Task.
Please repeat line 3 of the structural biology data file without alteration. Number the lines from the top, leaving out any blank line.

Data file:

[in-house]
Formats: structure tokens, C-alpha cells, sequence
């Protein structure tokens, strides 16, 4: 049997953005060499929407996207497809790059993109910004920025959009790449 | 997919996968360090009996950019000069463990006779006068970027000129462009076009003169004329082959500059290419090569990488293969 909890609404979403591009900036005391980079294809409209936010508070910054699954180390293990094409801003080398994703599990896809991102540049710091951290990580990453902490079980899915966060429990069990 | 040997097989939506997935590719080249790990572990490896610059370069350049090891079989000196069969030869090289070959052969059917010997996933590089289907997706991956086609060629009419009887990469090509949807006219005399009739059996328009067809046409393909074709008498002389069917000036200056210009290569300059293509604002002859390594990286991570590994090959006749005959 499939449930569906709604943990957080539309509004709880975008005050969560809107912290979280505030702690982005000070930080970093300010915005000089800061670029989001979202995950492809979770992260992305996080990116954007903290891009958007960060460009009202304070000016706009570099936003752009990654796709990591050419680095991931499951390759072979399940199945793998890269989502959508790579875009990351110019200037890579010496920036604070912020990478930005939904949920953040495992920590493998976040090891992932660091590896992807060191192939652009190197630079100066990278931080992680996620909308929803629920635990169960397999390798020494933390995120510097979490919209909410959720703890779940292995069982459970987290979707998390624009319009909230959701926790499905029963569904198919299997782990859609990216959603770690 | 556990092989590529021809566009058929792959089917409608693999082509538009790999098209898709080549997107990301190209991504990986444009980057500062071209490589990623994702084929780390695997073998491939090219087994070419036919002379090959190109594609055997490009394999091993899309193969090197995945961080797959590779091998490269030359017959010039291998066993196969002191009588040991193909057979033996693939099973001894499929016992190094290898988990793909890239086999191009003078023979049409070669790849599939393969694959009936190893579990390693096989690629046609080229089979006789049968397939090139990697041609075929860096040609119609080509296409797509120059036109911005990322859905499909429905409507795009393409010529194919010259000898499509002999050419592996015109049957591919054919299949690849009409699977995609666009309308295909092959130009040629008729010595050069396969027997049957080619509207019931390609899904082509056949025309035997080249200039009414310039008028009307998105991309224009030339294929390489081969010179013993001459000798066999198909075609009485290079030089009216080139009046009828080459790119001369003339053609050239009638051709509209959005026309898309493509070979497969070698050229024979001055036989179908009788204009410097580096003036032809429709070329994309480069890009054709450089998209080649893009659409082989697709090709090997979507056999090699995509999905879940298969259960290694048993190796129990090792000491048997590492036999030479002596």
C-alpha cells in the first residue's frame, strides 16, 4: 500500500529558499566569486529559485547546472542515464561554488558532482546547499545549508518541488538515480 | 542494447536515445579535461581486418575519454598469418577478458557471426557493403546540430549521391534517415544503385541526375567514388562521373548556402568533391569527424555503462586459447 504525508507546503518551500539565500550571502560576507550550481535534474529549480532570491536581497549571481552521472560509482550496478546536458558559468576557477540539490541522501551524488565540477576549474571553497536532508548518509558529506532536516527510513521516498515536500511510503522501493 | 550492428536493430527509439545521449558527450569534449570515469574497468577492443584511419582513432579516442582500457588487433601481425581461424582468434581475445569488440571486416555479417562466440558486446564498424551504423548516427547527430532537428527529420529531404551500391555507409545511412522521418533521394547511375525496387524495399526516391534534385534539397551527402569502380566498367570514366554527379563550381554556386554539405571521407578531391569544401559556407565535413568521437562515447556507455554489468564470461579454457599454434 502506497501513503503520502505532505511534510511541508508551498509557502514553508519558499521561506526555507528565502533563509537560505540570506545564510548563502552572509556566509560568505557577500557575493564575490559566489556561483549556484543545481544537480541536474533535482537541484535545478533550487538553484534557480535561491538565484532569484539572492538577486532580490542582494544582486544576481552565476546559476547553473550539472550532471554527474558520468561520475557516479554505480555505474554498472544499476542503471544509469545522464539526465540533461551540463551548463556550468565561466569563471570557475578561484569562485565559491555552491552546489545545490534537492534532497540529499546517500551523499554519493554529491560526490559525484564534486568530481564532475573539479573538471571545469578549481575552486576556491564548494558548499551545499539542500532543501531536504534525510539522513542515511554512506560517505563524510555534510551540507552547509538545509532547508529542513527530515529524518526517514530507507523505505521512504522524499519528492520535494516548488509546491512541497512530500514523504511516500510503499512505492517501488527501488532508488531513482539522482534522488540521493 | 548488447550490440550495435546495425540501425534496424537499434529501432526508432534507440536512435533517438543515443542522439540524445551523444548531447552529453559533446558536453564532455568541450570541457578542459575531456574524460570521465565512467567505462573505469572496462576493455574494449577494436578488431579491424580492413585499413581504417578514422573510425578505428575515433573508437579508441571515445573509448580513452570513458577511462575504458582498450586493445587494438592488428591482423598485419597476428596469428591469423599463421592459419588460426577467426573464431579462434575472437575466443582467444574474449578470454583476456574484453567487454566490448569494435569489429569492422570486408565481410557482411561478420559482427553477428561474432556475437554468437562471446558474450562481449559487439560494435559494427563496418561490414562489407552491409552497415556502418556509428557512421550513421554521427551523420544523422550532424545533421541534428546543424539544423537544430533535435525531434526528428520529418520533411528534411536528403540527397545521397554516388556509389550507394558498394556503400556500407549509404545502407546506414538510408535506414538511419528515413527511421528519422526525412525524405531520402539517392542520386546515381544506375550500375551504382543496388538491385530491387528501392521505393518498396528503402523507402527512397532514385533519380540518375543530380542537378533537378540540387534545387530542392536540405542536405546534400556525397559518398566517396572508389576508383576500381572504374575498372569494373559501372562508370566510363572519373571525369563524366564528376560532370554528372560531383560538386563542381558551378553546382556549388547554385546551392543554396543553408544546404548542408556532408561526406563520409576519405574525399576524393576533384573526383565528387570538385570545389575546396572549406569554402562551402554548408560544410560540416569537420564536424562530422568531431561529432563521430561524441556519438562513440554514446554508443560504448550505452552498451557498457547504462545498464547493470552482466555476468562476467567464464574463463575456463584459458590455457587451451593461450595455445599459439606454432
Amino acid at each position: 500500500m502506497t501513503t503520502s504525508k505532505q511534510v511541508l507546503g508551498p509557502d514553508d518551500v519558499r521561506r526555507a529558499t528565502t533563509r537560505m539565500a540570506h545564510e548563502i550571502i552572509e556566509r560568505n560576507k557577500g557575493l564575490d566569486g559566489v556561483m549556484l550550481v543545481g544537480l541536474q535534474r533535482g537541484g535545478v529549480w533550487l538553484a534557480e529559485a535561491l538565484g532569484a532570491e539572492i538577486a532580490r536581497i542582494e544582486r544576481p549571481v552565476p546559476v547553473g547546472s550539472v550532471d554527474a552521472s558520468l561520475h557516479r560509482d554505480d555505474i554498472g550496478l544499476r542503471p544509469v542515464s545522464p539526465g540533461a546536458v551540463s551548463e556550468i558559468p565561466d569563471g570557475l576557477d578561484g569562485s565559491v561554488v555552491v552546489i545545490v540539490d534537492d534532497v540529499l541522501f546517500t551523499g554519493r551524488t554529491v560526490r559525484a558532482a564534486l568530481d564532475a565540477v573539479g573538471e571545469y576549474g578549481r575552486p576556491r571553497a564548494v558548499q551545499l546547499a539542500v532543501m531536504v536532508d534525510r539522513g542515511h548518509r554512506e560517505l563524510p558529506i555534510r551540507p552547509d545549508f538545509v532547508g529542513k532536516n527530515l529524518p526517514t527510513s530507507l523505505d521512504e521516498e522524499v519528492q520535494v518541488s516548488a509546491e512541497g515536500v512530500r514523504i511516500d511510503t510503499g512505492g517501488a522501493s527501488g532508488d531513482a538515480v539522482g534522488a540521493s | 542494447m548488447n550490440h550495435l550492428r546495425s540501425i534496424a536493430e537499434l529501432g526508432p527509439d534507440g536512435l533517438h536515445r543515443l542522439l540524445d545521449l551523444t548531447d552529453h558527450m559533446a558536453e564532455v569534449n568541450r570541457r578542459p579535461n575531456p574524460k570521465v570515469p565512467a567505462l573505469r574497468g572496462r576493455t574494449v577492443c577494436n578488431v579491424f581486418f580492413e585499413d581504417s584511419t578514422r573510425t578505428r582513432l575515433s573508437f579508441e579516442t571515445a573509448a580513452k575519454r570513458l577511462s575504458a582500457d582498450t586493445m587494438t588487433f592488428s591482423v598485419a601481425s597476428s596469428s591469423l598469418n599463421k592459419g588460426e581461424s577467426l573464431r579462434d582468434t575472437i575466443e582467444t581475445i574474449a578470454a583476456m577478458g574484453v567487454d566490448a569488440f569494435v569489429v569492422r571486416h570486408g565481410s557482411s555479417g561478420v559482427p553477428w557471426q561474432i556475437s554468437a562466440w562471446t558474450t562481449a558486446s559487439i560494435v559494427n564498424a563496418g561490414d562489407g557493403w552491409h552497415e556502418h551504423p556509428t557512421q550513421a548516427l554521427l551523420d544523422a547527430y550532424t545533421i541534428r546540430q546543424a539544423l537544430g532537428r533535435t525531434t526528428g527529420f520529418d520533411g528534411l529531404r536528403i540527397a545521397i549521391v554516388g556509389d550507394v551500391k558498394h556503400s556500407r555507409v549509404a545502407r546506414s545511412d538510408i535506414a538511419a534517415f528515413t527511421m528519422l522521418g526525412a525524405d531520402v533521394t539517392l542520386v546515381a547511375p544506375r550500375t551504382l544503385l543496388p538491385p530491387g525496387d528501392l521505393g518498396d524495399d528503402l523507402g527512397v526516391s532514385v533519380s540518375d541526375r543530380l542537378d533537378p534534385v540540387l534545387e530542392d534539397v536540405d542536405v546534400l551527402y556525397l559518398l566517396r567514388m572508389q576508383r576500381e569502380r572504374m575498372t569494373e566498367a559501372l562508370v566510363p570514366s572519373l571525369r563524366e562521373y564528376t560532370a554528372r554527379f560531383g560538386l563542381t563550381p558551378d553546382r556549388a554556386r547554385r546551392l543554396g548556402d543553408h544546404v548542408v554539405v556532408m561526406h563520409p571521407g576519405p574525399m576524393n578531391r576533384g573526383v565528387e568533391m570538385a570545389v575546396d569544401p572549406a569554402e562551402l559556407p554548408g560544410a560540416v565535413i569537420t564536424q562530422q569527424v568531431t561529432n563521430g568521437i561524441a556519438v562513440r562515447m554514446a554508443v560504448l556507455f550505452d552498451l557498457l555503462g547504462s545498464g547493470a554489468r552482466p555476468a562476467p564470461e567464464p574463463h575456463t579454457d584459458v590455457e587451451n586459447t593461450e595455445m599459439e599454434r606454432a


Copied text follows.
């Protein structure tokens, strides 16, 4: 049997953005060499929407996207497809790059993109910004920025959009790449 | 997919996968360090009996950019000069463990006779006068970027000129462009076009003169004329082959500059290419090569990488293969 909890609404979403591009900036005391980079294809409209936010508070910054699954180390293990094409801003080398994703599990896809991102540049710091951290990580990453902490079980899915966060429990069990 | 040997097989939506997935590719080249790990572990490896610059370069350049090891079989000196069969030869090289070959052969059917010997996933590089289907997706991956086609060629009419009887990469090509949807006219005399009739059996328009067809046409393909074709008498002389069917000036200056210009290569300059293509604002002859390594990286991570590994090959006749005959 499939449930569906709604943990957080539309509004709880975008005050969560809107912290979280505030702690982005000070930080970093300010915005000089800061670029989001979202995950492809979770992260992305996080990116954007903290891009958007960060460009009202304070000016706009570099936003752009990654796709990591050419680095991931499951390759072979399940199945793998890269989502959508790579875009990351110019200037890579010496920036604070912020990478930005939904949920953040495992920590493998976040090891992932660091590896992807060191192939652009190197630079100066990278931080992680996620909308929803629920635990169960397999390798020494933390995120510097979490919209909410959720703890779940292995069982459970987290979707998390624009319009909230959701926790499905029963569904198919299997782990859609990216959603770690 | 556990092989590529021809566009058929792959089917409608693999082509538009790999098209898709080549997107990301190209991504990986444009980057500062071209490589990623994702084929780390695997073998491939090219087994070419036919002379090959190109594609055997490009394999091993899309193969090197995945961080797959590779091998490269030359017959010039291998066993196969002191009588040991193909057979033996693939099973001894499929016992190094290898988990793909890239086999191009003078023979049409070669790849599939393969694959009936190893579990390693096989690629046609080229089979006789049968397939090139990697041609075929860096040609119609080509296409797509120059036109911005990322859905499909429905409507795009393409010529194919010259000898499509002999050419592996015109049957591919054919299949690849009409699977995609666009309308295909092959130009040629008729010595050069396969027997049957080619509207019931390609899904082509056949025309035997080249200039009414310039008028009307998105991309224009030339294929390489081969010179013993001459000798066999198909075609009485290079030089009216080139009046009828080459790119001369003339053609050239009638051709509209959005026309898309493509070979497969070698050229024979001055036989179908009788204009410097580096003036032809429709070329994309480069890009054709450089998209080649893009659409082989697709090709090997979507056999090699995509999905879940298969259960290694048993190796129990090792000491048997590492036999030479002596």